A GOP-backed bill that would have imposed pointless and damaging new restrictions on early voting in Arizona has been defeated. In the state House, when the bill came up for a vote on Wednesday, 31 state Representatives voted against it, with only 29 voting in favor — meaning that, for now, it has been stopped in its tracks. Those 31 state Representatives who voted against the restrictive new voting guidelines included two Republicans. At present, the Arizona state House has a narrow Republican majority, with 31 Republicans and 29 Democrats.
— Dillon Rosenblatt (@DillonReedRose) May 26, 2021
The bill, as explained by the Maricopa County Democratic Party, would have required early votes to be submitted with personally identifying information including the voter’s date of birth and either their state ID/ driver’s license number, voter registration number, or the last four digits of their Social Security number. As Arizona state Rep. Reginald Bolding (D) — the Democratic leader in the Arizona state House — observed, making an error on just one digit would have put the entire vote in jeopardy, meaning that perfectly valid votes could have ended up getting excluded from final tallies on the basis of a technicality.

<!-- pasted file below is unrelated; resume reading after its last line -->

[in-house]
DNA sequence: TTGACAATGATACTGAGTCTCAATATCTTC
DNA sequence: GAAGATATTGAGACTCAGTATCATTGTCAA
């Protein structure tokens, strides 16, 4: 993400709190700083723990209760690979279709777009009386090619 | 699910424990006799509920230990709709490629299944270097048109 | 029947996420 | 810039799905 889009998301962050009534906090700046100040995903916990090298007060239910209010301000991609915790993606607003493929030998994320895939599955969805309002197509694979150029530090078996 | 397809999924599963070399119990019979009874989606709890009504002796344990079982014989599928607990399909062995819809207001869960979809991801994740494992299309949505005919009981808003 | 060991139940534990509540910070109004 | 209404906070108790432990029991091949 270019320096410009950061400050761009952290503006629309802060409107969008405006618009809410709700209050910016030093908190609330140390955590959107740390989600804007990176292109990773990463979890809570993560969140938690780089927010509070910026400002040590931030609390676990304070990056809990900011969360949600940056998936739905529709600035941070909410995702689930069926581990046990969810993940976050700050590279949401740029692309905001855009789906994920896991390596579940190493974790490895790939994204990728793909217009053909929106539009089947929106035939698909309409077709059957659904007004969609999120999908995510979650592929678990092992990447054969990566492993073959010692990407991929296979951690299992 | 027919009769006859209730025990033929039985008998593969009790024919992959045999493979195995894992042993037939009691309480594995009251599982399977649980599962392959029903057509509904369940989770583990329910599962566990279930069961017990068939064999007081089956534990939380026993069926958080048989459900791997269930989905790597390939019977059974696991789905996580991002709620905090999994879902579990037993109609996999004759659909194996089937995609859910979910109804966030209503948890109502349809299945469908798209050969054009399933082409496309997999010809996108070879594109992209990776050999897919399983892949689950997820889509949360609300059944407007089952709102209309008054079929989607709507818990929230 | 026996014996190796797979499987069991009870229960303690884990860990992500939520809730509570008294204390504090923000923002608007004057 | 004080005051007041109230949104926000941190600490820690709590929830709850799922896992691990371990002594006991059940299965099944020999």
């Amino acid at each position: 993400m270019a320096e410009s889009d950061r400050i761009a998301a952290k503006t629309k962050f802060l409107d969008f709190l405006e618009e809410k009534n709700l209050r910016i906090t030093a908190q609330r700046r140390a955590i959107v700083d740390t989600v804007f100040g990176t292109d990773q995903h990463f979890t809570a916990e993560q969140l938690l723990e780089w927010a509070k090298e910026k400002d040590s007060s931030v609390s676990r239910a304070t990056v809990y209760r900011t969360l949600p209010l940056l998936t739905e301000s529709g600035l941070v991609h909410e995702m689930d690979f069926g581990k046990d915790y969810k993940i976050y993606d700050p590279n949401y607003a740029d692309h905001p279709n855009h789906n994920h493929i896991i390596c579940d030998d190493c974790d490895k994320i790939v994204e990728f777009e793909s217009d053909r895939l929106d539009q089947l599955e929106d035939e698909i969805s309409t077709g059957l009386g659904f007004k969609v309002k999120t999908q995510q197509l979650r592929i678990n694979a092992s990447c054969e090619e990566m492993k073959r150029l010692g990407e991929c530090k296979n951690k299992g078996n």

If you don't include this information or you mistakenly omit or miswrite a number. Your vote WOULD NOT COUNT. The only purpose of this bill is to make it much harder for eligible voters to vote. #SB1713
— Rep Reginald Bolding (@reginaldbolding) May 26, 2021
To be clear: at no point has anyone in Arizona or elsewhere discovered any meaningful evidence of systematic election fraud or security issues like what would warrant the changes that Arizona Republicans have proposed. In reality, implementing the changes that Republicans have put forward would make voting needlessly more difficult, especially for marginalized groups who, for instance, might not have a form of identification that would now be required. Elderly, low income, or otherwise potentially disadvantaged voters could suffer under new procedural hurdles.
In Arizona, there’s still another issue unfolding. In Maricopa County, Republicans from the state Senate have been leading an audit of the presidential election results from last year. During this effort, audit workers have (among other things) examined ballots under UV light to check for watermarks that conspiracy theorists have claimed were secretly placed on legitimate ballots by the Trump team to distinguish them from (imaginary) fraudulent ballots. In reality, federal authorities generally have no role in the production of ballots. Audit workers have also searched for bamboo fibers on the basis of the theory that fraudulent ballots may have been shipped in from Asia. Where do they come up with this stuff?